Interestingly, Hanson's appeal is not restricted to White Anglo-Australia; many of my Italian-born, and, even more surprisingly, some of my husband's Singaporean kin, feel an affinity with this professed `mother of the nation'. In addition, as Collins points out, many Whites are anti-Hanson. Clearly, One Nation politics plays more than just the race card, appealing to the eternally disenfranchised Aussie battler -- even non-white ones. What One Nation's success would indeed seem to indicate is that multiculturalism needs to be made more relevant to all Australians. But, it also suggests that much of the problem is economic, and identity politics, however all embracing, is only part of the answer. Australian sociologist, Frank Jones' (1997) research is consoling where he finds that `dogmatic nativists' are an ageing minority in Australia. But, as Jones points out, social reality is much more fluid and complex than the social groupings identified by his research. The papers in this volume bear witness to the contradictory mix of racist and assimilationist social policies and community attitudes coexisting with people's everyday experiences of cross-cultural harmony. The reverse is also evident: progressive multicultural policies and people's everyday experiences of bigotry and prejudice.
The most interesting feature of this collection is that all the papers analyse differences within groups rather than between them. Thus, they endeavour to articulate the complex sets of processes that work to maintain national and cultural identities, despite enormous internal heterogeneity. What is presented to, or perceived by, outsiders as a coherent, homogenous group identity is, in fact, characterised by competing and contrasting discourses and practices both internal to the group (including age, gender, class, and personal experience) as well as external to it (including state and government policies, wider community perceptions, media representations and so on). Any community, whether local or national, which posits its own group identity is characterised by contestations of power masked by powerful, malleable and resilient unifying symbols which are often interpreted differently by its own constituents (cf Cohen 1985).
Despite the variety of cultural groups analysed, the papers are united in their conceptual focus on the highly contested set of notions which deal with identity and ancestry (be it territorial, sanguinal, religious, linguistic etc). Thus, the concepts of ethnicity, race and nationalism are at the forefront of these papers, though the authors also discuss the relationship between these and other concepts including gender, class and generation. It is important to note that each of these terms has a popular set of meanings which are often quite different to their social scientific definitions (cf Banks 1996). In Australian popular discourses, for example, race tends to refer to skin-colour and other phenotypical markers, and is reserved, in particular, for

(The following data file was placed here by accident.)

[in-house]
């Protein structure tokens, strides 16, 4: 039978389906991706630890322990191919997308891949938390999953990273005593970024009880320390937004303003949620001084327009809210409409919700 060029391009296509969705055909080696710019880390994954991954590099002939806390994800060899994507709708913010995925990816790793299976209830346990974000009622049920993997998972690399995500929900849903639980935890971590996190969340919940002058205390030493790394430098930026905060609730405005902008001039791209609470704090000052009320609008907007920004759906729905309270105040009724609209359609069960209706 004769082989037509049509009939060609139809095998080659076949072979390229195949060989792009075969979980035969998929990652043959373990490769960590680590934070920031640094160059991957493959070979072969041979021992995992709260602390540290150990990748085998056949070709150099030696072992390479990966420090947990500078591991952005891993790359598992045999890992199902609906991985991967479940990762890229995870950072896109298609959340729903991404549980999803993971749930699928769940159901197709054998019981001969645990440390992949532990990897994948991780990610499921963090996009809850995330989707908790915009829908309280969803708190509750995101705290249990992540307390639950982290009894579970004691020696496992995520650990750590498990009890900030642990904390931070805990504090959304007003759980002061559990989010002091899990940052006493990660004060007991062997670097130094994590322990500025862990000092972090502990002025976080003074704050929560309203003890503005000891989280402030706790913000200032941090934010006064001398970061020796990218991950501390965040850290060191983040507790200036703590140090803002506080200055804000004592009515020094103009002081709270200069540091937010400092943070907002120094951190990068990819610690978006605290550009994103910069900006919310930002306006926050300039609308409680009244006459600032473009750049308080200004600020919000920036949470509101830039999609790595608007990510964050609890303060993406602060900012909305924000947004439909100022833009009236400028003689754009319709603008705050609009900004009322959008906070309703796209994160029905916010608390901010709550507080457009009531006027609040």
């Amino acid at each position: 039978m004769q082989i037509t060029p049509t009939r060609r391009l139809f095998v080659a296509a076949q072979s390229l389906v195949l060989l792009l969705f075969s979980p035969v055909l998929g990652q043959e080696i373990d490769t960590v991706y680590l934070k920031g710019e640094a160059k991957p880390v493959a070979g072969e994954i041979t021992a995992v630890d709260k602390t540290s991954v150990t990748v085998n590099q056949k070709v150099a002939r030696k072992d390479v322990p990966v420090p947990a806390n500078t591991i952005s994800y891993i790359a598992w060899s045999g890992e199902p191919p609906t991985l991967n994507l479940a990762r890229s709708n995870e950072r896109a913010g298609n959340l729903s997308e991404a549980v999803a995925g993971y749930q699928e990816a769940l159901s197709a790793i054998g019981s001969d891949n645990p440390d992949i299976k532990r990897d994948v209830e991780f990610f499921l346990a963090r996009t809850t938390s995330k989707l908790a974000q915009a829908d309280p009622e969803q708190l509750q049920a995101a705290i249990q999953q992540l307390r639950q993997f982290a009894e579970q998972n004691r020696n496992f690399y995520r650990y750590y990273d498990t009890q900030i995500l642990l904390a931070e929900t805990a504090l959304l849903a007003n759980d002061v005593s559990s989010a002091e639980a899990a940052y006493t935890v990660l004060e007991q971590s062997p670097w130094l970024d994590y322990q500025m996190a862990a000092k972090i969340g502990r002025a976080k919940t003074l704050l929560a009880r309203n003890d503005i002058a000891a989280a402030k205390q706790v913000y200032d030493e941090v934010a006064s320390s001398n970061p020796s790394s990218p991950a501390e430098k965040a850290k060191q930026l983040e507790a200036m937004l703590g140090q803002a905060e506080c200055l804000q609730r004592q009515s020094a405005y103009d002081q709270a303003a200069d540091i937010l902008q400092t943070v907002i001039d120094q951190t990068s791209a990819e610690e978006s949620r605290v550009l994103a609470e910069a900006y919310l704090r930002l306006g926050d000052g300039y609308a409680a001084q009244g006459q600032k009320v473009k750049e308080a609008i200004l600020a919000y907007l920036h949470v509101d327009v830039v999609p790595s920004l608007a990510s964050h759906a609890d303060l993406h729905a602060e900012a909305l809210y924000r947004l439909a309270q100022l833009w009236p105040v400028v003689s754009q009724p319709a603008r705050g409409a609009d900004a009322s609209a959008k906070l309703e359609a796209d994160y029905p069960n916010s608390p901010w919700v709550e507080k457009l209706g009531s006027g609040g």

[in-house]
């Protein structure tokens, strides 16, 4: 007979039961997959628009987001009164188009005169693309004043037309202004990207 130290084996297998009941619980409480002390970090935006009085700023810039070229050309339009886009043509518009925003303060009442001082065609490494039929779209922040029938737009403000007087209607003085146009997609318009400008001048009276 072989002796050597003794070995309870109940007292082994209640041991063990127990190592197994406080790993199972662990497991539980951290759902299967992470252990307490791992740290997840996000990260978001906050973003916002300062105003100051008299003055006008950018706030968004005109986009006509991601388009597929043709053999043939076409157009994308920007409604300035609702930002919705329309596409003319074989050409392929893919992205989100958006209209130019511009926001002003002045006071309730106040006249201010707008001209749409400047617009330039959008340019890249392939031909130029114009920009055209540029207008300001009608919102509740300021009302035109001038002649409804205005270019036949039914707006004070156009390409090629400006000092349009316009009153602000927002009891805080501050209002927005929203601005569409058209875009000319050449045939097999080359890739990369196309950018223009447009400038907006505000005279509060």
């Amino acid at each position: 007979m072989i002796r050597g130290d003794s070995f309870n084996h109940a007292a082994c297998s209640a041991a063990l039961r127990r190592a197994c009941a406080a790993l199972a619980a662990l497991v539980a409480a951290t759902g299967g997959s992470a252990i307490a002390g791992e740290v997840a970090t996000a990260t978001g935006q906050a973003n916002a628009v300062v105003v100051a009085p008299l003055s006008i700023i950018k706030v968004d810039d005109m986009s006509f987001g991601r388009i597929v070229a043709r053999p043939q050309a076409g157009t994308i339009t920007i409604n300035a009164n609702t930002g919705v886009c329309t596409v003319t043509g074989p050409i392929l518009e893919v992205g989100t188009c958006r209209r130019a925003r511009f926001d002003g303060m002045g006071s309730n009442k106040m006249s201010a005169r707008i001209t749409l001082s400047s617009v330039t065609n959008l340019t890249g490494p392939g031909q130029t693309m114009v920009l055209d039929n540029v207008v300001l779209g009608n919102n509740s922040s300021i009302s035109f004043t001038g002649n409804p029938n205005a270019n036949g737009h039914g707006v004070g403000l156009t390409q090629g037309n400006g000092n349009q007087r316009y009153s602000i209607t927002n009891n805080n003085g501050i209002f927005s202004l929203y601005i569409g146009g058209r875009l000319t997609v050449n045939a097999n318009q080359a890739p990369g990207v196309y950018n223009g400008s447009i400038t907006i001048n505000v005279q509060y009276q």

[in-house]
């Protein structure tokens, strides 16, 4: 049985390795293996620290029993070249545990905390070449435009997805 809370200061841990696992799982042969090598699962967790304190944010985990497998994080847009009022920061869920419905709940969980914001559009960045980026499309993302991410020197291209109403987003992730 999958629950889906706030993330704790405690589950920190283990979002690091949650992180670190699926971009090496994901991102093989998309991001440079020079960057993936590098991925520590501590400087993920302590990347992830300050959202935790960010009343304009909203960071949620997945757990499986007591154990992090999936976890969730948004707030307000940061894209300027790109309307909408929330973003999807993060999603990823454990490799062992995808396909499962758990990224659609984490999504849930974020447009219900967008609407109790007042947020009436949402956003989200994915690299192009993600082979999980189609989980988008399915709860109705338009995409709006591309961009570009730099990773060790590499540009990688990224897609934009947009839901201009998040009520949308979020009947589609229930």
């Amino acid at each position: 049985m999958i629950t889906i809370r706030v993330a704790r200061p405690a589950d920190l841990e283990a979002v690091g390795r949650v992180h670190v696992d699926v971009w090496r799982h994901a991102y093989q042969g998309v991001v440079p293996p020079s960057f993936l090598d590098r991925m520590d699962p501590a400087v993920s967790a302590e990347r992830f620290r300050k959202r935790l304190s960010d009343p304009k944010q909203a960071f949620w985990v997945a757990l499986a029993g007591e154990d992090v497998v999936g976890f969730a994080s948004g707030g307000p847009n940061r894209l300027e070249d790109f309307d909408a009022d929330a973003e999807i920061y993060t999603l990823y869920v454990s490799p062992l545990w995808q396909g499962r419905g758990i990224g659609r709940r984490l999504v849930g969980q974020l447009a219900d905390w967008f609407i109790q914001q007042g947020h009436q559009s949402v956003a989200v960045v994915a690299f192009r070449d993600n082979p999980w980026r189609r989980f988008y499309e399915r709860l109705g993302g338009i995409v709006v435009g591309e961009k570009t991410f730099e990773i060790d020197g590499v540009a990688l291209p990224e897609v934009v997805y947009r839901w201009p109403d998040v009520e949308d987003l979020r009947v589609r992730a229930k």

indigenous identities, while ethnicity tends to be the preserve of diacritical markers and the migrant group. Curiously, the `dinky-di Aussie' seems to have neither racial nor ethnic identity, but rather is only relevant to an interminable search for a national identity (witnessed most recently in the republic debate). In their popular formations, in this country at least, race and ethnicity refer to minority group identities, while nationalism refers to the majority group identity. This provides linguistic evidence (supporting Collins's claim) that multiculturalism is perceived as the preserve of the minority group, and in particular, the `ethnic' migrant. Quite appropriately, this state of play has fuelled the Australian social science's increasing preoccupation with the `politics of difference' and the way the ideology of Australian multiculturalism creates a particular view of the nature of diversity (cf Jayasuriya 1999).
While there is much debate on how to best define the concepts of ethnicity, race and nation and, in particular, the differences between them (cf Jenkins 1997), to the social scientist, they are analytical tools employed to comprehend processes of group identity. The imagining of community, ancestry, language, religion, etc are all boundary-forming devices (Barth 1969) employed by groups to define themselves as unique or different. And yet, these boundaries contain much diversity both within and between different generations, as each of the papers make clear, focusing in particular on gender (Iuliano), religion (Nebhan), class (Peisker), regionalism (Jory), and art and myth (Diamond). While identity is popularly defined as essentialist -- inherent in a group's blood or rooted in some misty past -- most social scientists see it as a dynamic, multi-faceted, socially constructed resource. Marie de Lepervanche (1980), for example, argues that `there are in fact no ethnics, only ways of seeing ethnics'. Similarly, cultural theorists argue that identities, as Stuart Hall writes, (and as Mandy Thomas (1998:4) quotes in a volume with a similar focus to this one), `are subject to the continual interplay of history, culture and power'.